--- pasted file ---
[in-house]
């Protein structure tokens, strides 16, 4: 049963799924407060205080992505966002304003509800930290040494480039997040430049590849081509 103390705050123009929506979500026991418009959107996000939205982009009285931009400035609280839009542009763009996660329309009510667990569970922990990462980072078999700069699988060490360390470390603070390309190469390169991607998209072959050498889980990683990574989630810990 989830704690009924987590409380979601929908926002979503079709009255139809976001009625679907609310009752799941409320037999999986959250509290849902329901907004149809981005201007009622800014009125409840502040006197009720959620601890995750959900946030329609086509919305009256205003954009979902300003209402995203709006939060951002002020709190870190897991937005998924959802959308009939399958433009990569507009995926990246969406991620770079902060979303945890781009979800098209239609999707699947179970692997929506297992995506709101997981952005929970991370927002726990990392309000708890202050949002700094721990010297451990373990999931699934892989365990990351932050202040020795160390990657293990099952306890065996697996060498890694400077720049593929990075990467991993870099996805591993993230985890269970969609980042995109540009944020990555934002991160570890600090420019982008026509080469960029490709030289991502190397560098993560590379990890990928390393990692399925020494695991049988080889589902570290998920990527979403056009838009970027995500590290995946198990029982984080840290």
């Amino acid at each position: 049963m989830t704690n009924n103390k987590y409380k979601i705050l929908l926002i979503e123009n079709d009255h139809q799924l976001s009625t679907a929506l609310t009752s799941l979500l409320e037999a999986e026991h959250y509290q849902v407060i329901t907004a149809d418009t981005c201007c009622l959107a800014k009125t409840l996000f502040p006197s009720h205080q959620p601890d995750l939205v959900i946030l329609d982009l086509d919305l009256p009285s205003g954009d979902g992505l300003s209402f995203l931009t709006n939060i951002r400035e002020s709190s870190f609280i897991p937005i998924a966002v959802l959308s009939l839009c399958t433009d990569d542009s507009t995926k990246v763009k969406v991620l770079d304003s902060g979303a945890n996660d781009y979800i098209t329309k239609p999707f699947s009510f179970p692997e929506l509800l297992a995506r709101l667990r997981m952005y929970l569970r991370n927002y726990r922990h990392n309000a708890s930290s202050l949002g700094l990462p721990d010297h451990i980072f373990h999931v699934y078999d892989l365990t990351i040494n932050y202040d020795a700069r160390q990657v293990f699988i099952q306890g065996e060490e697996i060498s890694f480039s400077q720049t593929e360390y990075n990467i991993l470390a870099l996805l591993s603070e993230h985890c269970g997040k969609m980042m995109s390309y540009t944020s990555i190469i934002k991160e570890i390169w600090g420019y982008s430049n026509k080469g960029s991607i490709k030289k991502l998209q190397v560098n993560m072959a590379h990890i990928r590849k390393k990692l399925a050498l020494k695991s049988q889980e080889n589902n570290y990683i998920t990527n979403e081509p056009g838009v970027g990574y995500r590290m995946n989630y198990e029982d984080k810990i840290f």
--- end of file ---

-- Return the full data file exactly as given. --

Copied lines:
[in-house]
């Protein structure tokens, strides 16, 4: 049963799924407060205080992505966002304003509800930290040494480039997040430049590849081509 103390705050123009929506979500026991418009959107996000939205982009009285931009400035609280839009542009763009996660329309009510667990569970922990990462980072078999700069699988060490360390470390603070390309190469390169991607998209072959050498889980990683990574989630810990 989830704690009924987590409380979601929908926002979503079709009255139809976001009625679907609310009752799941409320037999999986959250509290849902329901907004149809981005201007009622800014009125409840502040006197009720959620601890995750959900946030329609086509919305009256205003954009979902300003209402995203709006939060951002002020709190870190897991937005998924959802959308009939399958433009990569507009995926990246969406991620770079902060979303945890781009979800098209239609999707699947179970692997929506297992995506709101997981952005929970991370927002726990990392309000708890202050949002700094721990010297451990373990999931699934892989365990990351932050202040020795160390990657293990099952306890065996697996060498890694400077720049593929990075990467991993870099996805591993993230985890269970969609980042995109540009944020990555934002991160570890600090420019982008026509080469960029490709030289991502190397560098993560590379990890990928390393990692399925020494695991049988080889589902570290998920990527979403056009838009970027995500590290995946198990029982984080840290």
């Amino acid at each position: 049963m989830t704690n009924n103390k987590y409380k979601i705050l929908l926002i979503e123009n079709d009255h139809q799924l976001s009625t679907a929506l609310t009752s799941l979500l409320e037999a999986e026991h959250y509290q849902v407060i329901t907004a149809d418009t981005c201007c009622l959107a800014k009125t409840l996000f502040p006197s009720h205080q959620p601890d995750l939205v959900i946030l329609d982009l086509d919305l009256p009285s205003g954009d979902g992505l300003s209402f995203l931009t709006n939060i951002r400035e002020s709190s870190f609280i897991p937005i998924a966002v959802l959308s009939l839009c399958t433009d990569d542009s507009t995926k990246v763009k969406v991620l770079d304003s902060g979303a945890n996660d781009y979800i098209t329309k239609p999707f699947s009510f179970p692997e929506l509800l297992a995506r709101l667990r997981m952005y929970l569970r991370n927002y726990r922990h990392n309000a708890s930290s202050l949002g700094l990462p721990d010297h451990i980072f373990h999931v699934y078999d892989l365990t990351i040494n932050y202040d020795a700069r160390q990657v293990f699988i099952q306890g065996e060490e697996i060498s890694f480039s400077q720049t593929e360390y990075n990467i991993l470390a870099l996805l591993s603070e993230h985890c269970g997040k969609m980042m995109s390309y540009t944020s990555i190469i934002k991160e570890i390169w600090g420019y982008s430049n026509k080469g960029s991607i490709k030289k991502l998209q190397v560098n993560m072959a590379h990890i990928r590849k390393k990692l399925a050498l020494k695991s049988q889980e080889n589902n570290y990683i998920t990527n979403e081509p056009g838009v970027g990574y995500r590290m995946n989630y198990e029982d984080k810990i840290f």